3. We have carefully perused the record and heard Mr. Thanchand Mehta Senior Advocate appearing on behalf of the appellants and the learned Public Prosecutor Mr. N.S. Acharya for the State.

4. Firstly it has been contended by Mr. Than Chand Mehta, learned Counsel for the appellants that the Additional Sessions Judge committed a grave error in placing reliance on the testimonies of Bhagwhana Ram and Suleman eye witnesses. According to his submission Bhagwanram being the real brother of the deceased and having an enmity with the appellants was highly interested in securing conviction of the appellants Apart from this his evidence was not free from infirmities and did not inspire confidence upon close and careful scrutiny. It was further urged that Suleman PW2 was wrongly treated as an eyewitness because he did not claim to have seen any appellant firing a shot at the deceased' Besides, his name was not even mentioned in the first information report and he was not called upon to identify the appellants in a test identification parade before giving his evidence in the trial court and so his evidence relating to the identity of the appellants was of no value in the absence of earlier identification. The Public Prosecutor, on the other hand, urged that the evidence of these two eye witnesses, namely Bhagwanaram and Suleman, is entirely worthy of credence and it cannot be brushed aside merely on the ground that Bhagwanaram was closely related to the deceased and was inimical to the appellants and Suleman was not called upon to identify the appellants in a test identification parade before he identified them in the trial court.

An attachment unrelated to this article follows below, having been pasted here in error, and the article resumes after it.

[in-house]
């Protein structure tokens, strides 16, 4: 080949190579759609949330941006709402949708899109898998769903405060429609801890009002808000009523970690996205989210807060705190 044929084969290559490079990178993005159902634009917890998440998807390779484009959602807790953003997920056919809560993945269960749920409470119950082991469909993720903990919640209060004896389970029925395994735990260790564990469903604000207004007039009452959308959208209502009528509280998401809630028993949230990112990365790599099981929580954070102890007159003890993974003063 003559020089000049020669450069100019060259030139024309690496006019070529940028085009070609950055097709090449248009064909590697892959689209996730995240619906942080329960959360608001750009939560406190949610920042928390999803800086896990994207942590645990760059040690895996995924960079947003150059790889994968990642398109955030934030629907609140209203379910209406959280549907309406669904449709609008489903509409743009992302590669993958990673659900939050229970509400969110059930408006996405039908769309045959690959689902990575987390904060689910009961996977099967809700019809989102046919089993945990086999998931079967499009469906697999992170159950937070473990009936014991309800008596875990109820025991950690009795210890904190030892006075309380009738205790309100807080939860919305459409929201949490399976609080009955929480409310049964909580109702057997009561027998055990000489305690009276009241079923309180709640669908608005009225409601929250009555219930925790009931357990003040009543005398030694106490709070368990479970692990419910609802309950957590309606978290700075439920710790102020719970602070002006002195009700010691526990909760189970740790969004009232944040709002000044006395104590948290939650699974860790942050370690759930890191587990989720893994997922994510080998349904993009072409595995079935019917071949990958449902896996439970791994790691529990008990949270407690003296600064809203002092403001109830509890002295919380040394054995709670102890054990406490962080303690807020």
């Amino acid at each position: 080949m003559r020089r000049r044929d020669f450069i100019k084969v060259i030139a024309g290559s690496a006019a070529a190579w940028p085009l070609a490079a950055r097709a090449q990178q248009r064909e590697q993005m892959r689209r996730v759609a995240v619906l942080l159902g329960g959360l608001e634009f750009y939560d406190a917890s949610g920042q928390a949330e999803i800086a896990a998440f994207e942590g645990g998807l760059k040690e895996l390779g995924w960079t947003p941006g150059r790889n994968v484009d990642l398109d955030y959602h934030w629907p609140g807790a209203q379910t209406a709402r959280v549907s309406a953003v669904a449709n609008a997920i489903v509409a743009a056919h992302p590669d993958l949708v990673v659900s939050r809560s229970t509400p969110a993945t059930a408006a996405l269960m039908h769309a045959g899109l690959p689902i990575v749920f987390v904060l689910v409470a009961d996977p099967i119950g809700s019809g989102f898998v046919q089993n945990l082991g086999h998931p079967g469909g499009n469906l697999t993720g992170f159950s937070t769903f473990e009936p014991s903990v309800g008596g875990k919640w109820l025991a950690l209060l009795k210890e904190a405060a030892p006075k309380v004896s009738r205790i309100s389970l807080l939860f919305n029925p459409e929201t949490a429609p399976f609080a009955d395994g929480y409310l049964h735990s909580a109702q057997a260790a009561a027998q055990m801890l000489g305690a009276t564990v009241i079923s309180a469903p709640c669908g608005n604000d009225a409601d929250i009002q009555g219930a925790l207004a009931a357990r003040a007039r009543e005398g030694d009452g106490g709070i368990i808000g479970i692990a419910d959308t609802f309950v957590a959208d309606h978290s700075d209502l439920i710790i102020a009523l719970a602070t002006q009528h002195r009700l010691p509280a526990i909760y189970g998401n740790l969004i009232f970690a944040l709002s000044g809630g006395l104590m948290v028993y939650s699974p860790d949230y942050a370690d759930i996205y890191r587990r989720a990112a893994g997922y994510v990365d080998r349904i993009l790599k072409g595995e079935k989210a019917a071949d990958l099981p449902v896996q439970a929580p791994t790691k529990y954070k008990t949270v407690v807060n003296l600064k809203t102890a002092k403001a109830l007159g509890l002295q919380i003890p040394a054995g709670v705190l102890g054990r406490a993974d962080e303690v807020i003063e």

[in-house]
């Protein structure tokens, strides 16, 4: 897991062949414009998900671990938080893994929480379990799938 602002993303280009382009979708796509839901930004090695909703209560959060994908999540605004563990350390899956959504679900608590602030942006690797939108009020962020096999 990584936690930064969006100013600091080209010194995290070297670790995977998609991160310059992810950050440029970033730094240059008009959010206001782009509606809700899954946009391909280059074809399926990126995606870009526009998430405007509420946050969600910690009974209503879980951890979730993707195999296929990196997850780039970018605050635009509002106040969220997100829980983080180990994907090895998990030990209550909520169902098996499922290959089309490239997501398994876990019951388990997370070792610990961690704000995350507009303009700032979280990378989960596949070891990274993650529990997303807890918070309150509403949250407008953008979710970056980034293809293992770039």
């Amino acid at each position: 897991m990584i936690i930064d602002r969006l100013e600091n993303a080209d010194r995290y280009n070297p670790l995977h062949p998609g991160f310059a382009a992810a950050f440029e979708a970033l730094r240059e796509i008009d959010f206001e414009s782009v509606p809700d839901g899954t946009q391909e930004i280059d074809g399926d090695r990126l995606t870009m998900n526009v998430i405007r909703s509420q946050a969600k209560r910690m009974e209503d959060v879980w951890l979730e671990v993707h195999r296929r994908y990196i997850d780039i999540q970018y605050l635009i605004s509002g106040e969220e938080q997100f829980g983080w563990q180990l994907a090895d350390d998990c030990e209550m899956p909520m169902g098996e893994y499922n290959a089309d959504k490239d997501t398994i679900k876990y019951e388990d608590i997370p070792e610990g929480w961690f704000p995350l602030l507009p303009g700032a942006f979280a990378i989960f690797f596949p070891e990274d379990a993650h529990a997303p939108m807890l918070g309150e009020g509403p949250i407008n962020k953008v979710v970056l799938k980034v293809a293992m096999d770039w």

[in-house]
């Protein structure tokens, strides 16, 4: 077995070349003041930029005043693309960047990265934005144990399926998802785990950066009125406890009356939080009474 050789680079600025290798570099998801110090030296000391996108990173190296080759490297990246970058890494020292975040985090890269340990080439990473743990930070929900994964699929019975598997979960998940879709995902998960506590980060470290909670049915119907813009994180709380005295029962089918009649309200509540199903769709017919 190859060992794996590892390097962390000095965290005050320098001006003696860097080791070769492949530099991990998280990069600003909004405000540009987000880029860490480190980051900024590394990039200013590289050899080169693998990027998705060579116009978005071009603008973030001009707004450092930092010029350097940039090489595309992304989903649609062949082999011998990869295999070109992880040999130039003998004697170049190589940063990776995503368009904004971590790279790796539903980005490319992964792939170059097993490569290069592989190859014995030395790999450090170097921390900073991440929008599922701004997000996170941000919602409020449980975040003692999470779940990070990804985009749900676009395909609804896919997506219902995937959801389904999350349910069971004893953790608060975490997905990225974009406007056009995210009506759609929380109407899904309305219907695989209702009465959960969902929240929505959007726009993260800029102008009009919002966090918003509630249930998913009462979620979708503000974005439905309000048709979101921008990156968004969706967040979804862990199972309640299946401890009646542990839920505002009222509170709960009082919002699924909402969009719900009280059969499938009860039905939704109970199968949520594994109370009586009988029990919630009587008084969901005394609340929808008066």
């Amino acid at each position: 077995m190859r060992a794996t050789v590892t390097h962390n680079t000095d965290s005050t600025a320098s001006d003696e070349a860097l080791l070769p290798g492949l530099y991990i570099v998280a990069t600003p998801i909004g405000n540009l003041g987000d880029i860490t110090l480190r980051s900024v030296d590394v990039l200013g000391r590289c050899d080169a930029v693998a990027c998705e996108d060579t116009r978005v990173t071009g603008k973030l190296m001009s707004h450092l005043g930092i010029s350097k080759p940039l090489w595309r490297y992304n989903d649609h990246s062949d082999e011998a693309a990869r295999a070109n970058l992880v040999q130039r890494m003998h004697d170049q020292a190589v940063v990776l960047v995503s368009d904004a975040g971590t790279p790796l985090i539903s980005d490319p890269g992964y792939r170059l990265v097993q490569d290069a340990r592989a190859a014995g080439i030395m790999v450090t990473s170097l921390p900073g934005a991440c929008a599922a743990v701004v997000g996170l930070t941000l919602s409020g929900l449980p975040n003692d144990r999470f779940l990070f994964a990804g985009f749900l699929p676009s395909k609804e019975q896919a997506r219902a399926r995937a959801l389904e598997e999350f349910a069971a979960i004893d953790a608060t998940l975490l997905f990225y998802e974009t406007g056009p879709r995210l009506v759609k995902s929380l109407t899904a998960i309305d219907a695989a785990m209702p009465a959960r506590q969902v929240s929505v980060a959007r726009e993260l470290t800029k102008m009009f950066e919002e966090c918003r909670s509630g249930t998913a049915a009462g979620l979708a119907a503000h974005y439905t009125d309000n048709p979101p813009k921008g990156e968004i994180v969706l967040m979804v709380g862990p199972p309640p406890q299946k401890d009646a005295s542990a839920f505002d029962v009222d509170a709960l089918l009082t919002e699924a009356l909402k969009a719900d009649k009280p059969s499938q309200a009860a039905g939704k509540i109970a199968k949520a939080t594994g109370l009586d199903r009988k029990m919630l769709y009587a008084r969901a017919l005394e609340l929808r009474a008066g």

5. We have given our anxious consideration to the rival contentions. First we take up the evidence of Suleman Khan for discussion with a view to ascertaining whether he was an eye witness to the actual occurrence Suleman Khan constable stated in his deposition at the trial that on 20-9-1972 at 5 a.m. he was posted at Police Station Nohar for patrolling the area and checking the passenger train. On that day according to his version the passenger train came late at about 7 A M at Nohar Railway Station from Bhadra He along with Khumanuram constable was standing on the railway platform. After the train halted at Nohar Railway Station he left Khumanaram and came out side the railway station where he heard the report of a gun fire corning from the side of Dharamshala which lay at a. distance of about 125 or 150 paces from the passenger shed. On hearing the sound of gun fire he ran towards Dharamshala and in the way he heard report of another gun fire. When he reached near Dharamshala he saw three persons standing on the road in front of Dhararnshala at a distance, of 40 or 50 paces from him. He identified the three appellants to be the same persons whom he saw standing on the road Suleman Khan then proceeded further and saw a dead body lying there. On reaching the spot he saw Kesra appellant having a single barrel .12 bore gun in his hand, while Surjaram was seen by him having doable barrel 12 bore gun in his hand The third appellant Ramsingh was empty handed. At the sight of Suleman, the three appellants ran away towards the petrol pump which was situated in the east. Then Suleman heard the report of gun fire once again. When he reached near the dead body he saw one person raising hue and cry. He made necessary inquiries from that person as to his name and the name of the deceased. The person replied that his name was Bhagwanaram and the name of the deceased was Moharsingh and the names of the. culprits were Surjaram Kesra and Ramsingh and that the culprits had murdered his brother out of previous enmity. Suleman then advised Bhagwanaram to go to the Police Station and to make a report of the incident. Bhagwanaram acted on his advice and rushed to the Police Station. Suleman then stood by she side of the dead body. After a short while Khumanaram constable also came there. Thereafter Roshan Ali SHO and Police Constables arrived at the spot in a Jeep car along with Bhagwanaram. The SHO left Khumanaram Constable on the spot to guard the dead body and started in the jeep car for searching the appellants. Suleman also claimed to have gone with the SHO in pursuit of the miscreants. Suleman Khan further stated that when he & the SHO had hardly gone about 2 miles they saw three appellants running on the sand dunes The SHO asked the appellants to stop running and arrested them then and there.